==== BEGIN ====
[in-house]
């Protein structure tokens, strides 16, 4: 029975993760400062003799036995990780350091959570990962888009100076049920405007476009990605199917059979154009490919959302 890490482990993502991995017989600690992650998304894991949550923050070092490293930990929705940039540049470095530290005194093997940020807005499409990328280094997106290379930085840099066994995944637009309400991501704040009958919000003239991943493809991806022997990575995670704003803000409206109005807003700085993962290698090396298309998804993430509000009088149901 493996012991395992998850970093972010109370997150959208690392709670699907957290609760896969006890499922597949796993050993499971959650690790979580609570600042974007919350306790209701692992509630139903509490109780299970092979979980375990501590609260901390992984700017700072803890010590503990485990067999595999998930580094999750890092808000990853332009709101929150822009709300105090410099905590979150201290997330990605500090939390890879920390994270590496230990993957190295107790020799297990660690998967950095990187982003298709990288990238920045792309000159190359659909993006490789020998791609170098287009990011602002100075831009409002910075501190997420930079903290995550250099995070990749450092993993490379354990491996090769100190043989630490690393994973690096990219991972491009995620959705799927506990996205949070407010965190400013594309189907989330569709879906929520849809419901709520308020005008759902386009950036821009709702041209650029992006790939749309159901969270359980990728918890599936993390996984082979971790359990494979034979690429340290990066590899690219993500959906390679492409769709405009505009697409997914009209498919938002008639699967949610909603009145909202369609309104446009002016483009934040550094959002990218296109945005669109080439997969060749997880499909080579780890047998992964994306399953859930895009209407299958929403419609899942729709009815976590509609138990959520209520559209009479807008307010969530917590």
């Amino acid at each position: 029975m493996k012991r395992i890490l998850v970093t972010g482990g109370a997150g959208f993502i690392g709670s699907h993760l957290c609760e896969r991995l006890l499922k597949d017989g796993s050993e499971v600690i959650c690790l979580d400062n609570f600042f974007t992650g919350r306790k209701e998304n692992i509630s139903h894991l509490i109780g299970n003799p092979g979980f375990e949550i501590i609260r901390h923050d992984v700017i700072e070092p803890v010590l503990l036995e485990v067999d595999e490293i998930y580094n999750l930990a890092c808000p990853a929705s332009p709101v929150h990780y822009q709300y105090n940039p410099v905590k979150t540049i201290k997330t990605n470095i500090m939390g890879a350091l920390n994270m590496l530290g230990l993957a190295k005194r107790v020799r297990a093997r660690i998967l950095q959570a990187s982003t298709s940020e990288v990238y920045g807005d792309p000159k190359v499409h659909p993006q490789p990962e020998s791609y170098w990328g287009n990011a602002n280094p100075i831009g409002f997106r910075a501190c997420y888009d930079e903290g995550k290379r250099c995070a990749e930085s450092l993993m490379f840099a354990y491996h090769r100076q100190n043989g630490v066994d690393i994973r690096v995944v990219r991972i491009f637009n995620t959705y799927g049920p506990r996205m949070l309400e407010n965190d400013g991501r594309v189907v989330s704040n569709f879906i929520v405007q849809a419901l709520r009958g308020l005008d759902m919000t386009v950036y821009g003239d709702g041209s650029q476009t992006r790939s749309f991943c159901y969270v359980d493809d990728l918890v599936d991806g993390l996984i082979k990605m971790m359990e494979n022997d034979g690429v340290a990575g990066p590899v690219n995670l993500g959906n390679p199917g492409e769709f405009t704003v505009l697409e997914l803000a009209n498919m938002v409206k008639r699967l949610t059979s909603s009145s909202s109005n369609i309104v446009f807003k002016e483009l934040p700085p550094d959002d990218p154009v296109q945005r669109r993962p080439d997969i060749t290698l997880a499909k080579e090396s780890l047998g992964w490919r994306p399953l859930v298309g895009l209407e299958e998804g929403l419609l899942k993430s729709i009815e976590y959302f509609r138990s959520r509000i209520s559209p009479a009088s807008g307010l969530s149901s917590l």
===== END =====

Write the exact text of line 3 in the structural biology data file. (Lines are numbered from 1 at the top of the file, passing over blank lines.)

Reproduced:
């Amino acid at each position: 029975m493996k012991r395992i890490l998850v970093t972010g482990g109370a997150g959208f993502i690392g709670s699907h993760l957290c609760e896969r991995l006890l499922k597949d017989g796993s050993e499971v600690i959650c690790l979580d400062n609570f600042f974007t992650g919350r306790k209701e998304n692992i509630s139903h894991l509490i109780g299970n003799p092979g979980f375990e949550i501590i609260r901390h923050d992984v700017i700072e070092p803890v010590l503990l036995e485990v067999d595999e490293i998930y580094n999750l930990a890092c808000p990853a929705s332009p709101v929150h990780y822009q709300y105090n940039p410099v905590k979150t540049i201290k997330t990605n470095i500090m939390g890879a350091l920390n994270m590496l530290g230990l993957a190295k005194r107790v020799r297990a093997r660690i998967l950095q959570a990187s982003t298709s940020e990288v990238y920045g807005d792309p000159k190359v499409h659909p993006q490789p990962e020998s791609y170098w990328g287009n990011a602002n280094p100075i831009g409002f997106r910075a501190c997420y888009d930079e903290g995550k290379r250099c995070a990749e930085s450092l993993m490379f840099a354990y491996h090769r100076q100190n043989g630490v066994d690393i994973r690096v995944v990219r991972i491009f637009n995620t959705y799927g049920p506990r996205m949070l309400e407010n965190d400013g991501r594309v189907v989330s704040n569709f879906i929520v405007q849809a419901l709520r009958g308020l005008d759902m919000t386009v950036y821009g003239d709702g041209s650029q476009t992006r790939s749309f991943c159901y969270v359980d493809d990728l918890v599936d991806g993390l996984i082979k990605m971790m359990e494979n022997d034979g690429v340290a990575g990066p590899v690219n995670l993500g959906n390679p199917g492409e769709f405009t704003v505009l697409e997914l803000a009209n498919m938002v409206k008639r699967l949610t059979s909603s009145s909202s109005n369609i309104v446009f807003k002016e483009l934040p700085p550094d959002d990218p154009v296109q945005r669109r993962p080439d997969i060749t290698l997880a499909k080579e090396s780890l047998g992964w490919r994306p399953l859930v298309g895009l209407e299958e998804g929403l419609l899942k993430s729709i009815e976590y959302f509609r138990s959520r509000i209520s559209p009479a009088s807008g307010l969530s149901s917590l």